“How lovely is your dwelling place, O Lord Almighty!
My soul yearns, even faints, for the courts of the Lord;
my heart and my flesh cry out for the living God.
Even the sparrow has found a home, and the swallow a nest for herself,
where she may have her young — a place near your altar,
O Lord Almighty, my King and my God!” ~Psalm 84:1-3

For the Israelites of old, the temple in Jerusalem represented both the physical and spiritual dwelling place of God. The temple is where God lived; it was his throne and his footstool; it’s where his people gathered to meet with him in worship and praise, in sacrifice and service. If one wanted to experience the presence of God, if one wanted to be near to God, he or she went to the temple. Of course, everybody wants to be near to God. Everybody wants to be in his presence. So everybody goes to the temple. Even the birds of the air make their nests in the temple eaves, they lay their eggs and hatch their little bird babies as close to the altar as they can get. Everybody wants to be near to God.

And God is in his holy temple.

Our understanding today is that God, by his Holy Spirit, actually dwells inside each one of us as his dear children and disciples of his Christ. We, the Church, are the temple of God. His presence is within us. And I would never attempt to equate our church building here at 1401 South Monroe with the temple in Jerusalem. The differences are at once obvious and numerous and beyond enormous. But when God’s people come together in his presence, in the name of his Son, and by the power of his Spirit, he does meet with us in a special way. He is present with us together on Sundays in our church buildings in ways that he is not present with us otherwise. There is something unique happening. We can’t put our finger on it, we have a difficult time defining it; but we know.

“Blessed are those whose strength is in you, who have set their hearts on pilgrimage.
As they pass through the Valley of Baca, they make it a place of springs;
the autumn rains also cover it with pools.
They go from strength to strength, till each appears before his God.” ~Psalm 84:5-7

I imagine that God is the one who gathers us together on Sunday mornings. I imagine he blesses his people as they iron their shirts, as they match their socks, as they feed the kids, as they search for their Bibles and the car keys during that hurried early morning hour. He is the one who calls and gathers and blesses. People don’t come to the church building because the preacher called. They don’t gather because the elders or their friends brought them here. It’s God. God calls us to gather as his community of faith and worship him. And as we drive down I-40 and negotiate Washington Street with all of its lights, as we arrive from north, south, east, and west Amarillo and beyond, as we pull into our parking spot, God is preparing us. He’s reminding us. He’s getting us ready to experience his presence in powerful ways we haven’t since the Sunday before.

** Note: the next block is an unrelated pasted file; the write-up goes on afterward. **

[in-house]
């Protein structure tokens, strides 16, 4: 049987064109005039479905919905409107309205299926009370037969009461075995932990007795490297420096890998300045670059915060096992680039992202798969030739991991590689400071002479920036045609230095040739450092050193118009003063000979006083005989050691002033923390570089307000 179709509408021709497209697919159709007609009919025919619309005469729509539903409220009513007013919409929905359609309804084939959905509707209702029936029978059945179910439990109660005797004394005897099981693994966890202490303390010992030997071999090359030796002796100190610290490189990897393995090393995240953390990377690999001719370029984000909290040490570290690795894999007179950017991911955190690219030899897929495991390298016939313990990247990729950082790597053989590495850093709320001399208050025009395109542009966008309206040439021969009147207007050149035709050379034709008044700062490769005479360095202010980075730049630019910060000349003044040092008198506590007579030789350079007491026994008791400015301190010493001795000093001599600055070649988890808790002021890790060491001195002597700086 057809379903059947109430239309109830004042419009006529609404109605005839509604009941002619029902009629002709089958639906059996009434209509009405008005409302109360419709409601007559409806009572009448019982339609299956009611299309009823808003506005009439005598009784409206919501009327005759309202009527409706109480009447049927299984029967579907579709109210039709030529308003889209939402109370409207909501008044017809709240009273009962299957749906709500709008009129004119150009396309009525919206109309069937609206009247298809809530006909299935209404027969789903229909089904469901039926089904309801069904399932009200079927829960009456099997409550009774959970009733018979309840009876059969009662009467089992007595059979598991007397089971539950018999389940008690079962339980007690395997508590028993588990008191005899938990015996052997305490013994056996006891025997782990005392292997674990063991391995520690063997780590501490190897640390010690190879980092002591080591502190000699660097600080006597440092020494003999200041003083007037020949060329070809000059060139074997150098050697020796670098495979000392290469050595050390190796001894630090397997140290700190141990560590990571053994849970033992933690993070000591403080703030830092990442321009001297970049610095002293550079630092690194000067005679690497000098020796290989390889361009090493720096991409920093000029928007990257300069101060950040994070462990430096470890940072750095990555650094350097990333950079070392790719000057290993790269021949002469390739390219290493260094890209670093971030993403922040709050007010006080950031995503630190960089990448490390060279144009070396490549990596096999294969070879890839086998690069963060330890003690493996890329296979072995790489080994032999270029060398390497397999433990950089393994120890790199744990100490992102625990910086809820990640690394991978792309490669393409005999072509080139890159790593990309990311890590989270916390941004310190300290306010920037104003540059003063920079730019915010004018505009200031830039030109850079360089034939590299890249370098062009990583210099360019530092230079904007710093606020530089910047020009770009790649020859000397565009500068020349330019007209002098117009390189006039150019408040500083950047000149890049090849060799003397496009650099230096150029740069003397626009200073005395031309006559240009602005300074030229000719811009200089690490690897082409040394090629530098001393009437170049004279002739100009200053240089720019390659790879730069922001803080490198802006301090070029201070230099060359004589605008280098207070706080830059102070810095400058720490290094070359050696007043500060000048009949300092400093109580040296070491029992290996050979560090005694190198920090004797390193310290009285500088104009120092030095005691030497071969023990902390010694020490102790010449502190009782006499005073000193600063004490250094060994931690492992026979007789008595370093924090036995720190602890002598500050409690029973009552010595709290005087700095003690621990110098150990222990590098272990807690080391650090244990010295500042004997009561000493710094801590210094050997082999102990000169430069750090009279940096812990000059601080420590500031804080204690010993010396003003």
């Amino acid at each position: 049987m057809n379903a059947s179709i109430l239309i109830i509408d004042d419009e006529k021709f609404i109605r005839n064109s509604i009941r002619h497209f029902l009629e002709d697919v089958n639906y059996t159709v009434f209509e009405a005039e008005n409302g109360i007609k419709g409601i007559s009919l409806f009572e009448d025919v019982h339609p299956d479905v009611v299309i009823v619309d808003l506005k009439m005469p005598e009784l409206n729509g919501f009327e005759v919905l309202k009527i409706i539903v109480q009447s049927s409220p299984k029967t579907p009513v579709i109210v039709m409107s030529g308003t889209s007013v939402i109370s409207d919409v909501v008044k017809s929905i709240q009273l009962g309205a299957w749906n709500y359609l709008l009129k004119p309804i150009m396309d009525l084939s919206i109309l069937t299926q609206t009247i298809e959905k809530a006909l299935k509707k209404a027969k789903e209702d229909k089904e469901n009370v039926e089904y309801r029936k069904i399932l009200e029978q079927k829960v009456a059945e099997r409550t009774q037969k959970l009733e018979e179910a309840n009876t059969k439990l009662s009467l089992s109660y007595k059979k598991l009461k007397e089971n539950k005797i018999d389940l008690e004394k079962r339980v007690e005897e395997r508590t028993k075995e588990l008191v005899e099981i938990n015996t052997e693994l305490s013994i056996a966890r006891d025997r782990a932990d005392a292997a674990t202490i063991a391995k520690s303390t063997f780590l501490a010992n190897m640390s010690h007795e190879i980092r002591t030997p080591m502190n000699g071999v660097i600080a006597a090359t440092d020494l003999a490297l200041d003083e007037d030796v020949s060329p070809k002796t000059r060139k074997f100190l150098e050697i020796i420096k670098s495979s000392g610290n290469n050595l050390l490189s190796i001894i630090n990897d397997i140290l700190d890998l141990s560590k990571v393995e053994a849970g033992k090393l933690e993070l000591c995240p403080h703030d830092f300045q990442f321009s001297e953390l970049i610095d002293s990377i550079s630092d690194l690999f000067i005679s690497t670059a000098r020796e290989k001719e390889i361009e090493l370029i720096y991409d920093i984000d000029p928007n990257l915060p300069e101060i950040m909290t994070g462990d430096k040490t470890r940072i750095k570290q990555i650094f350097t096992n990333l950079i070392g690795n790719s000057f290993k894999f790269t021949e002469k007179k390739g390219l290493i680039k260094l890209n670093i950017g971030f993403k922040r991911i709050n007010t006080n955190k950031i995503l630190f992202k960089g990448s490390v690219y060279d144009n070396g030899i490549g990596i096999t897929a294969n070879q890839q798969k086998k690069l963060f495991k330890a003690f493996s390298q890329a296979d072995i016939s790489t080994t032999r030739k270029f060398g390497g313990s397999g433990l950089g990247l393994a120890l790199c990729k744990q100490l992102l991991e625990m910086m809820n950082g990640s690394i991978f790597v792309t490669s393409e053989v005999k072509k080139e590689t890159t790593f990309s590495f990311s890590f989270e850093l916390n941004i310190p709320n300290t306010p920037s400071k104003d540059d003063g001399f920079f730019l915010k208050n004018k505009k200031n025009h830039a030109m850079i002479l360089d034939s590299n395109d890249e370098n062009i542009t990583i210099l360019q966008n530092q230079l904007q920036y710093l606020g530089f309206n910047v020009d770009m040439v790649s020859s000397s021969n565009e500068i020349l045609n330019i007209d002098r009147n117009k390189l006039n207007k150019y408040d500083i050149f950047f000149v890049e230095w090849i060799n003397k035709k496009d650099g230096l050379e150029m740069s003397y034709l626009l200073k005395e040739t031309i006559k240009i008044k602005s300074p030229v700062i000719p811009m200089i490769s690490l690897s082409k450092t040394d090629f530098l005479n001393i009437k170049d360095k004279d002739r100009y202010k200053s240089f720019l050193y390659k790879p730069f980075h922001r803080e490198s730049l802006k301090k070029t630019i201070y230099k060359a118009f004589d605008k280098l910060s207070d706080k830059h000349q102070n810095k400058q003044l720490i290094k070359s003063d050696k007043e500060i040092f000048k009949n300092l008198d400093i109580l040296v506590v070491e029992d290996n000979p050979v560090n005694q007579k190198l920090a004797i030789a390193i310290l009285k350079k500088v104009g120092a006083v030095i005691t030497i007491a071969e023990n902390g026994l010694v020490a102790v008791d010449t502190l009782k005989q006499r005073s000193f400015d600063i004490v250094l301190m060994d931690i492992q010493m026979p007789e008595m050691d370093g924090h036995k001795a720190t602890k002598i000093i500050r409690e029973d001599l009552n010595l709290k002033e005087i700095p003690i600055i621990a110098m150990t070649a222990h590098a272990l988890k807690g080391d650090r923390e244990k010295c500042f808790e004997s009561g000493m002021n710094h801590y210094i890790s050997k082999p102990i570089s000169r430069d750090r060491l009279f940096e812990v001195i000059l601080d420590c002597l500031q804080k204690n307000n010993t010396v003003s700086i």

“Better is one day in your courts than a thousand elsewhere;
I would rather be a doorkeeper in the house of my God than dwell in the tents of the wicked.” ~Psalm 84:10

This church building at 1401 South Monroe is a place where God’s people do regularly experience his presence in profound ways. We discussed this together as a staff earlier this week. After reading and praying through Psalm 84, each of us named two or three places — physical places — around here where we encounter God’s presence. During baptisms on a Sunday morning. Praying with newly baptized believers behind the baptistry. At funerals. During the congregational singing. During the sharing of communion. While watching kind brothers and sisters helping one another up and down stairs, opening doors for each other, cleaning up somebody else’s spill. While spontaneous prayer circles break out in the worship center. In our youth group’s Huddles and Muddles. When we do anything in the old chapel. Walking by Mark’s office while he ministers to a broken young man or a woman who’s lost all hope. Listening to the children laugh at Kid’s University downstairs.

Our God lives here at 1401 South Monroe. Yes, I know, he dwells inside each one of us in powerful and mysterious ways. The ways our God lives with us and in us today is a marvelous fulfillment of his eternal covenant promises. It’s more than any of us could have possibly imagined. It’s so wondrous that even “angels long to look.” It’s so much better now — indescribably better — than when God’s presence was only experienced at the temple. But that doesn’t discount in any way the fact that our God, yes, does indeed live here in our church building, too. Yes, he does.

Where and when in your church building do you really, really, really feel the presence of our God?

See you Sunday,